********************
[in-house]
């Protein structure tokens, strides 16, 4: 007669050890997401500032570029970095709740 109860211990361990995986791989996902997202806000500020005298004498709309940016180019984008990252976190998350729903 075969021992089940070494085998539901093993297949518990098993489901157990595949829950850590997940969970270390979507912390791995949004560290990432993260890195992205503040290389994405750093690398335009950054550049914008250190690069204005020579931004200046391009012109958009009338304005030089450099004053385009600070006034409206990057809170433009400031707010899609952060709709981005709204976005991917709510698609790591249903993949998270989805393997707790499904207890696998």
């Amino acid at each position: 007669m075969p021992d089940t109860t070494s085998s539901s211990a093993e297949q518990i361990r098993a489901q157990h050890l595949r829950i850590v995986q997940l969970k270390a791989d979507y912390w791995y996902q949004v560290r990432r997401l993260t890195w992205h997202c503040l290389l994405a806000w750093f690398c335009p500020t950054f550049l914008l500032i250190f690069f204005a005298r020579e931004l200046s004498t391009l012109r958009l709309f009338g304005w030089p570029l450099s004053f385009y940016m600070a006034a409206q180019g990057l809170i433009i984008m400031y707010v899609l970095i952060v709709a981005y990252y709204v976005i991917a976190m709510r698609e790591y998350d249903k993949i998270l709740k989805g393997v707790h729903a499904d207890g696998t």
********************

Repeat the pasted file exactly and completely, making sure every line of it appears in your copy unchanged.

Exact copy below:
[in-house]
């Protein structure tokens, strides 16, 4: 007669050890997401500032570029970095709740 109860211990361990995986791989996902997202806000500020005298004498709309940016180019984008990252976190998350729903 075969021992089940070494085998539901093993297949518990098993489901157990595949829950850590997940969970270390979507912390791995949004560290990432993260890195992205503040290389994405750093690398335009950054550049914008250190690069204005020579931004200046391009012109958009009338304005030089450099004053385009600070006034409206990057809170433009400031707010899609952060709709981005709204976005991917709510698609790591249903993949998270989805393997707790499904207890696998």
């Amino acid at each position: 007669m075969p021992d089940t109860t070494s085998s539901s211990a093993e297949q518990i361990r098993a489901q157990h050890l595949r829950i850590v995986q997940l969970k270390a791989d979507y912390w791995y996902q949004v560290r990432r997401l993260t890195w992205h997202c503040l290389l994405a806000w750093f690398c335009p500020t950054f550049l914008l500032i250190f690069f204005a005298r020579e931004l200046s004498t391009l012109r958009l709309f009338g304005w030089p570029l450099s004053f385009y940016m600070a006034a409206q180019g990057l809170i433009i984008m400031y707010v899609l970095i952060v709709a981005y990252y709204v976005i991917a976190m709510r698609e790591y998350d249903k993949i998270l709740k989805g393997v707790h729903a499904d207890g696998t």